Glenn is president of Ally Home with more than 35 years of experience in consumer lending, mortgage and capital markets.
The combination of a lack of housing inventory, increased building costs and low rates has created an environment of high home prices and fierce competition among buyers. Despite this being one of the most competitive markets I’ve seen in my 30-plus year career, now is actually a great time to purchase a home. It just may take some persistence, patience and education.
The factors creating the current housing market won’t subside when the traditional spring home-buying season wraps up. There is a lack of equilibrium currently between available inventory and buyers, and there isn’t a short-term fix as home prices continue to soar. CoreLogic’s Home Price Index reported a 13% annual increase in housing prices in April, the largest year-over-year gain since 2006. Even though we’re seeing record year-over-year gains in home sales, April also saw most regions’ existing home sales decline for the third month in a row due to lack of inventory, based on data from the National Association of Realtors. Construction of new homes slowed considerably as builders contended with shortages of labor and building materials. Rising lumber costs have caused the average price of a new single-family home to increase by nearly $36,000. While lumber prices have fallen from their record May 2021 high, strong demand will most likely keep prices above pre-pandemic levels for some time.
Why Now Is The Time To Buy
As long as our nation’s post-pandemic economic outlook remains optimistic, mortgage interest rates should steadily increase in the months ahead. Meanwhile, home prices will continue to increase until demand for homes begins to lessen. This scenario will threaten to box out certain home buyers, especially first-time buyers who don’t already benefit from existing equity in their homes.
As we now know, there is no true definition of “normal” in the home lending space, but there will eventually be a time when a sellers’ or buyers’ market is less imbalanced. Stable interest rates will also indicate a return to normalcy in the years ahead. While 2020 proved anything can happen, a consumer’s purchasing power is likely stronger today than it will be 12 months from now.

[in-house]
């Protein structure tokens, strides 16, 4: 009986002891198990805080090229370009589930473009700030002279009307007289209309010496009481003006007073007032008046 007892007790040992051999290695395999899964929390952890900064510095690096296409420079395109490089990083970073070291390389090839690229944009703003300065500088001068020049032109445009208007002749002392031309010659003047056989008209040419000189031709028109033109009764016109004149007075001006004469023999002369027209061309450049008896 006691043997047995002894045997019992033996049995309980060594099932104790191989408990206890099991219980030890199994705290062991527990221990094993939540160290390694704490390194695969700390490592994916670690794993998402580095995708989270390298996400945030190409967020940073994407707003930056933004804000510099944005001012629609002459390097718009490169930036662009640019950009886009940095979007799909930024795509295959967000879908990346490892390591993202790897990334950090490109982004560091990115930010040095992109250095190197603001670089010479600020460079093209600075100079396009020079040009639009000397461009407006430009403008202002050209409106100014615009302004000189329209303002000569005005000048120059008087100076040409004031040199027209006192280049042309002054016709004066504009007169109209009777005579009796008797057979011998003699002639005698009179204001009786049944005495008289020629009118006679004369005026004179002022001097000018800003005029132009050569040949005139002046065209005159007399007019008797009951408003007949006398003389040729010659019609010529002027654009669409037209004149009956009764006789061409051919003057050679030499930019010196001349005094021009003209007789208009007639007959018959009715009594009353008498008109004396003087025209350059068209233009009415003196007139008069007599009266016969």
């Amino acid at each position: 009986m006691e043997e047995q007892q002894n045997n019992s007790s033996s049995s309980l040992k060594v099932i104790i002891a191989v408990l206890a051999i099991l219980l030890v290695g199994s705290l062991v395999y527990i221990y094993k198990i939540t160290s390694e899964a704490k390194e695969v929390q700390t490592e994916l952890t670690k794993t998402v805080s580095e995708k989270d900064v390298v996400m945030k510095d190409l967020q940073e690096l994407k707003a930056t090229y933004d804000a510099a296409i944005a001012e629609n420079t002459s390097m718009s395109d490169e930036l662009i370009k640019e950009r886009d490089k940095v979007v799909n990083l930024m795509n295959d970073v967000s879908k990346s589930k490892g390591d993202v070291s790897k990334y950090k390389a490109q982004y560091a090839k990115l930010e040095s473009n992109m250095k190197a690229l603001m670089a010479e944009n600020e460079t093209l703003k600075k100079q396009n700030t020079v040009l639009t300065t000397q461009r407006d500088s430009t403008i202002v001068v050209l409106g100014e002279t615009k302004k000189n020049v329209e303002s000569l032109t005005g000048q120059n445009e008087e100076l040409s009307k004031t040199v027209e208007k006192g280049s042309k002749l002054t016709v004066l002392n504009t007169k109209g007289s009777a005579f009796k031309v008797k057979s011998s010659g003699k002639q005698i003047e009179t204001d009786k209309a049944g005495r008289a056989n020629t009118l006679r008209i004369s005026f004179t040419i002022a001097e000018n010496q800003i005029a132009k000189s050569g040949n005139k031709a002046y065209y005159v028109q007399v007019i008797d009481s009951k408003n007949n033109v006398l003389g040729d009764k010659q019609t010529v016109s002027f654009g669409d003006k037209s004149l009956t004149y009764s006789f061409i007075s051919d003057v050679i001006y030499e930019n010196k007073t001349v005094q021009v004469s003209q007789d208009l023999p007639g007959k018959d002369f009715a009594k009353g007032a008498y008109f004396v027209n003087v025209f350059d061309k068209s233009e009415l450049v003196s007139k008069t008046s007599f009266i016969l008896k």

Navigating The Market
Our internal data shows that only 33% of first-time home buyers are confident in the home buying process. Education on the steps it takes to purchase a home can help alleviate some anxiety. These buyers need to first determine whether they can comfortably afford a home in addition to their other financial obligations. High rent prices can often make it difficult to save up for a down payment. While a 20% down payment is a great goal and the cutoff point at which PMI is activated, it’s important for borrowers to understand they can get into the home market for less than that, as 20% down can be a potentially large roadblock to many borrowers. Low down payment programs such as FHA and HomeReady, which only require 3% to 3.5% down, can make it easier for first-time home buyers to save. Strategies like temporarily moving home with parents to save on housing costs can also help a would-be buyer build up a cash cushion.
It’s crucial for first-time buyers to remember they are not going to get everything they want in today’s competitive market, so it’s essential to compromise. These buyers should keep in mind that a first home doesn’t have to be a “forever home,” but rather a way to enter the market and start building equity. Considering locations further from urban areas or purchasing a fixer-upper are often less expensive strategies to help buyers enter the market. Working with a well-connected real estate agent who can provide counsel and offer insider knowledge about not-yet-listed homes can also provide an edge to a buyer.
Buyers should also be prepared to pay over the asking price in today’s market. Many homes are priced competitively, designed to spark a bidding war. The better strategy is to make a “best and final” offer right out of the gate. Not making the strongest offer upfront, or including home sale or financing contingencies, can make an offer less attractive. Buyers will need to make realistic offers based on their research of what comparable homes in the area are selling for.
Consumers, lenders and real estate agents need to consider the factors at play in today’s market, and how they may shift, to prepare for the coming 12 to 18 months. It’s a competitive market, but buyers will get more for their money today than they may in a year, as rates are expected to increase as the economy improves. This means buyers will be looking at higher home prices in addition to higher rates in the near future. However, when armed with the right education, some persistence and a bit of good luck, buyers can enter even today’s ultra-competitive market and start building equity they can leverage in the years to come.